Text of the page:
I love going to Cape Ann, Massachusetts in the off-season. Recently, on a glorious fall day, a group of us—including my sister, Susie, and her husband, Jeffrey—found ourselves in the town of Gloucester on the hunt for breakfast. As soon as we walked into Two Sisters Coffee Shop on Washington St., I could tell this was exactly the kind of place I was looking for. From the homey decor to the unmistakable accents ("Do we have maahmalade?" "Shoowa"), this was clearly authentic working-class Gloucester. I was thrilled to see fish cakes on the breakfast menu. I tried one, and it was fabulous: nicely fried and seasoned, with plenty of haddock. Jeffrey got the corned-beef hash, with substantial hunks of excellent beef tucked inside two very crisp layers of hash browns.

Not far from Gloucester, in Essex, Tom Shea’s on Main Street is a very pretty place for lunch, with huge windows looking out onto acres of beautiful marshes. It seems that every restaurant in the area has “award-winning chowder” and Tom Shea’s is no exception. The soup was very good, though a bit thick. The fried clams were excellent: small, sweet and perfectly cooked. Hand-cut, skin-on fries and a lobster roll were first-rate.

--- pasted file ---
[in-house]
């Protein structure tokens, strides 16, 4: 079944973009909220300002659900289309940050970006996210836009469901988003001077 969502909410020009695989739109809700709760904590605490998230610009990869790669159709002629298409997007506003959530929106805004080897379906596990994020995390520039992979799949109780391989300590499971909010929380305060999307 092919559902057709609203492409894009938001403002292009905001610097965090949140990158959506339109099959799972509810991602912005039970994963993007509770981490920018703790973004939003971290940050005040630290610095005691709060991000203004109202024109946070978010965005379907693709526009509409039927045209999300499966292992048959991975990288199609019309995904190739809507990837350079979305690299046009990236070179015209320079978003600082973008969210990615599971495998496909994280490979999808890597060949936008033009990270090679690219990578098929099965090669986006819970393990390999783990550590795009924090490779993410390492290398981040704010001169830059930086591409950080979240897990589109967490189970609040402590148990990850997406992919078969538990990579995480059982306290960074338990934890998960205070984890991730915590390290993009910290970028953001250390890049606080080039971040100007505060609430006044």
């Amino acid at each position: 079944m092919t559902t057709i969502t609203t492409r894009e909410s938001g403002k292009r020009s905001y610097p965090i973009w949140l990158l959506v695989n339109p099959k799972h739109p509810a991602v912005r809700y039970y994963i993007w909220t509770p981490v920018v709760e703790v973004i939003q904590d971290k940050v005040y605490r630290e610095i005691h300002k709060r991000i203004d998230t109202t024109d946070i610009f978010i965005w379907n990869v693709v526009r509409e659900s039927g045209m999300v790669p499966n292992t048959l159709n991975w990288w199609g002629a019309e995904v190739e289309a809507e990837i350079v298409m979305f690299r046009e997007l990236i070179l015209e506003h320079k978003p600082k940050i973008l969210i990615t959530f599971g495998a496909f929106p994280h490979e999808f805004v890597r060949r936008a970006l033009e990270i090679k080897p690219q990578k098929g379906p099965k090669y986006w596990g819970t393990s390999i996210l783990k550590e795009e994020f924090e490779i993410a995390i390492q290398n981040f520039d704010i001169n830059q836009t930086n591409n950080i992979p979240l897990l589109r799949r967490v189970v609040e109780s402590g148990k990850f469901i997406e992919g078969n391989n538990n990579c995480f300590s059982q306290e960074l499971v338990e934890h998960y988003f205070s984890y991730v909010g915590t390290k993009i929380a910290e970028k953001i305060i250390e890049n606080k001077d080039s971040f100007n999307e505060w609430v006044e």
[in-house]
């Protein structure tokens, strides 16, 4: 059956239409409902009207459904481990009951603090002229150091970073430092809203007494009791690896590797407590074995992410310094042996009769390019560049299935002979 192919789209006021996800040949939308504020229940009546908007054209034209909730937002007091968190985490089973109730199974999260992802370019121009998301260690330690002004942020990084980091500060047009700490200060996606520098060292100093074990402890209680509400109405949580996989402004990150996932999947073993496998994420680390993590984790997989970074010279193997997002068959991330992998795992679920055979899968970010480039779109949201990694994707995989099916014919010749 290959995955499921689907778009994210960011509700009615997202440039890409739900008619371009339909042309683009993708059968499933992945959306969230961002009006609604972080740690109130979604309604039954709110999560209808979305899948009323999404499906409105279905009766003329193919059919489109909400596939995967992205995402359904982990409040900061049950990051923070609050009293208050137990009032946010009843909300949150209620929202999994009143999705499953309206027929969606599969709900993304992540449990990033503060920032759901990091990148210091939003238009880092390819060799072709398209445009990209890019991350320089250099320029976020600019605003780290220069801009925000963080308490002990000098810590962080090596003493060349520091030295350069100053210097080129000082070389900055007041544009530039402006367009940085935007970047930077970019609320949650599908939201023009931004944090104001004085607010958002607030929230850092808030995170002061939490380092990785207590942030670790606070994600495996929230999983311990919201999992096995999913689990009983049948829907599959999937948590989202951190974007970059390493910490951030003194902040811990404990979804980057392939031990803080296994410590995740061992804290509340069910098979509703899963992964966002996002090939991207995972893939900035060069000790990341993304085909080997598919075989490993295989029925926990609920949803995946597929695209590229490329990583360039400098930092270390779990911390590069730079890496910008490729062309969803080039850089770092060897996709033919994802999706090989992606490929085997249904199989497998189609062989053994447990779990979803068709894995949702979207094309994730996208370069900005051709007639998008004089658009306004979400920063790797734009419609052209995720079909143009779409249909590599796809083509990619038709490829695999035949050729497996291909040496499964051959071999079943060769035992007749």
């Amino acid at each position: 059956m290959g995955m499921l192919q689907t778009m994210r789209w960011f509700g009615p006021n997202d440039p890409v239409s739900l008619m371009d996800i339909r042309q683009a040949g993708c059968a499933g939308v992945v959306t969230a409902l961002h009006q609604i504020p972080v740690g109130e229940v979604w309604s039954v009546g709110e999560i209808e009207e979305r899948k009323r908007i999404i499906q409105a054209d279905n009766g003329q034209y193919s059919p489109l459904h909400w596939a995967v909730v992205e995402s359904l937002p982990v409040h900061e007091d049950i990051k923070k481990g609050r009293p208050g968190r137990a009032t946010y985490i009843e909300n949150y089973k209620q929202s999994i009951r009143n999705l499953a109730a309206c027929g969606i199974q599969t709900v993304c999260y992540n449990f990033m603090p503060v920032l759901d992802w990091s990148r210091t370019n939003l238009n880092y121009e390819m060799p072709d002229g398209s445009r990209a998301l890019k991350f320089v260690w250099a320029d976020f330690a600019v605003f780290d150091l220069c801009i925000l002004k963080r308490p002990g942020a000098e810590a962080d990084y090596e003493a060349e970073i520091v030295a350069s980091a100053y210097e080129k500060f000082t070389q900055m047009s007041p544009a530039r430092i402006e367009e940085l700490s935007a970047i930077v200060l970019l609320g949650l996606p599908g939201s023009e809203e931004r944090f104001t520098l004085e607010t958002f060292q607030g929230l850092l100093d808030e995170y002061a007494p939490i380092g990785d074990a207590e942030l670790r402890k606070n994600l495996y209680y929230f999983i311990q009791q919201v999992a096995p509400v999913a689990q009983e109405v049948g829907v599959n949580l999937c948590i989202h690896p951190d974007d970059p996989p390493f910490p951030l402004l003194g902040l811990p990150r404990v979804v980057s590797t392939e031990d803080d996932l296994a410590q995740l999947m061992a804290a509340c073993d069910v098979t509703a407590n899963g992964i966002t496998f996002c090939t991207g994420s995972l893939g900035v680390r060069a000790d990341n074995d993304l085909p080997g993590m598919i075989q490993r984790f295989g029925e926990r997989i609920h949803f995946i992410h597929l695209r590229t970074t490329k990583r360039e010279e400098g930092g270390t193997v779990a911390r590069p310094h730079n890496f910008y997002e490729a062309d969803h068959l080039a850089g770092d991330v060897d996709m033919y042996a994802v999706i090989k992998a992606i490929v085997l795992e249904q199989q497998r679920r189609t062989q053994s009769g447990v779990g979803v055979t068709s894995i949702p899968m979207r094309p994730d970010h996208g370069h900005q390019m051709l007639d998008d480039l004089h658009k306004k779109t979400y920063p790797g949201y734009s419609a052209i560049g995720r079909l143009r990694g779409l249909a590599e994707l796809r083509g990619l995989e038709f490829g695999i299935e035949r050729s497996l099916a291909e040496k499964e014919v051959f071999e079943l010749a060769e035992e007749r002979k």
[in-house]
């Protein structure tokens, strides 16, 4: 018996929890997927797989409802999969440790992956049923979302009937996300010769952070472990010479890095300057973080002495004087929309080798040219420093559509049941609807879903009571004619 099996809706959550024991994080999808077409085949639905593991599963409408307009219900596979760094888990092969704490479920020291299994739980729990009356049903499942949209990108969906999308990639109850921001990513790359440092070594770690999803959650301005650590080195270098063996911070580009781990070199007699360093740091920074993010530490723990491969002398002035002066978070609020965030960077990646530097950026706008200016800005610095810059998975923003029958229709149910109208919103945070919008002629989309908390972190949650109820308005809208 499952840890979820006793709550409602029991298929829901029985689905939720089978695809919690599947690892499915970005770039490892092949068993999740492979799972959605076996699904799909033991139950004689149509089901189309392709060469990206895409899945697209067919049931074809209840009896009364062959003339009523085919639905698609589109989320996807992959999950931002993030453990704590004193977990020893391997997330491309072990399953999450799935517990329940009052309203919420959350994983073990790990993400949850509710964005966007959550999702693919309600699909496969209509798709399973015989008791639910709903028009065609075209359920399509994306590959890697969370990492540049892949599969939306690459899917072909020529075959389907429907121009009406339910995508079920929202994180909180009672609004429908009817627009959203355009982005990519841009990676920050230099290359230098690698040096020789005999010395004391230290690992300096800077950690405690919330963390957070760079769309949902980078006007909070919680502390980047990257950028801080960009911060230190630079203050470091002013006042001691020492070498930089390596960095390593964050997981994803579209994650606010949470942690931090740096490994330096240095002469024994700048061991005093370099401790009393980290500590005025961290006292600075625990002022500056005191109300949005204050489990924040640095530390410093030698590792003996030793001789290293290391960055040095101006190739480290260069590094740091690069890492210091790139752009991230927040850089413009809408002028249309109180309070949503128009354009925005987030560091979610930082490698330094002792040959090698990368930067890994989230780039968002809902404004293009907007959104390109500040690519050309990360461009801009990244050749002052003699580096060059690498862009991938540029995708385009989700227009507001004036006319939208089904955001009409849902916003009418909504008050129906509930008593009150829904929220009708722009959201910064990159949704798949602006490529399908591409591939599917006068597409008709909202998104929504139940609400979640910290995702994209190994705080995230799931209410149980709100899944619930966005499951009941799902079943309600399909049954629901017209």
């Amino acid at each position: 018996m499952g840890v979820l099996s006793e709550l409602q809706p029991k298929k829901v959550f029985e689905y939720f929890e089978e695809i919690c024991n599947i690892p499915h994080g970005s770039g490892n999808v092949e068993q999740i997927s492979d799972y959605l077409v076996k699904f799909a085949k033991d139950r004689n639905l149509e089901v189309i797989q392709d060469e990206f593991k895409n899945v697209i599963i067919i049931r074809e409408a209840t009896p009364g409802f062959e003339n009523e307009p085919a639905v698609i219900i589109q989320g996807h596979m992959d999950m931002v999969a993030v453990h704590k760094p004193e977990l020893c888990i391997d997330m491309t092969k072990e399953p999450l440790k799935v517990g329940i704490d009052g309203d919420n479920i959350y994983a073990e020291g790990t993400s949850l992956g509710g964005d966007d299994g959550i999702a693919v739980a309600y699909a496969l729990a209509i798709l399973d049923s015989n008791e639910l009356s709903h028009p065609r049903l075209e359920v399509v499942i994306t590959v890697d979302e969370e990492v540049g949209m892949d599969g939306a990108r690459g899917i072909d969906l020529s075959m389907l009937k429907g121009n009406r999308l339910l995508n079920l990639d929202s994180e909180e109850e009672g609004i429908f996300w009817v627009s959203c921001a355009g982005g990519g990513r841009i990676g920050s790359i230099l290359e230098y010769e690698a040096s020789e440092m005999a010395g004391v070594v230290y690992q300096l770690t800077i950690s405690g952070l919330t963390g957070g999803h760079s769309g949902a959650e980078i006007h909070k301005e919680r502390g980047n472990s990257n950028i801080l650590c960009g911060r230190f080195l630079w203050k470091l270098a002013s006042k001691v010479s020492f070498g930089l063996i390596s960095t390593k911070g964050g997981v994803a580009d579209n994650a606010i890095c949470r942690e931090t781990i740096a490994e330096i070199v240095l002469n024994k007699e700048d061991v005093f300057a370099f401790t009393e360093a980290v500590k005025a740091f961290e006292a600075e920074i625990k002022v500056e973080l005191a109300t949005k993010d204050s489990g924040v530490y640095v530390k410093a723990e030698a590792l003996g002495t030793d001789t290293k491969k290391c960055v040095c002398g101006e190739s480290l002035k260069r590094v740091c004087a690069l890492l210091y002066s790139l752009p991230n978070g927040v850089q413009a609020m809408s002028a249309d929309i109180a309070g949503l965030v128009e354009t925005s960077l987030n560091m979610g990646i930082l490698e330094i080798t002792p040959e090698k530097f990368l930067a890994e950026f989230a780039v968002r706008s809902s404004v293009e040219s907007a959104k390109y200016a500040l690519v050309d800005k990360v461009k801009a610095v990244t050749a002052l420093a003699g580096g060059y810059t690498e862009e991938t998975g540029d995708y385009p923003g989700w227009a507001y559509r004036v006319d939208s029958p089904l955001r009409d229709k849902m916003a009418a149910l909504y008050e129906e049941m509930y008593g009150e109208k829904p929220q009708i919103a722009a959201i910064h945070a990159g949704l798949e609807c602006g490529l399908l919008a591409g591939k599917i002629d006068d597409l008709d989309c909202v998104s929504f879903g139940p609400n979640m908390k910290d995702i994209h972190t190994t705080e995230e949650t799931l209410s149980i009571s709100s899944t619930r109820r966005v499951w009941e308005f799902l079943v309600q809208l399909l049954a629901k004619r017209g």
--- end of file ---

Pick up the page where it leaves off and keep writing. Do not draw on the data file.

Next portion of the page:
We had the best chowder of our trip, however, at Periwinkles, also on Main Street in Essex. It had a good clammy flavor, just enough potatoes and the perfect thickness. Our very lovely waitress brought us a complimentary cup when she overheard me trying to decide whether to order some. Although the menu describes the chowder as award-winning, our waitress confessed that Periwinkles had not won first prize at the most recent competition (that honor had gone, oddly, to some liquor store). I’m a sucker for creamy clam chowder and, honestly, I’ve been happy with just about all the chowders I’ve tried in Cape Ann. But there are still more to sample. Perhaps next time we’ll go back in the dead of winter.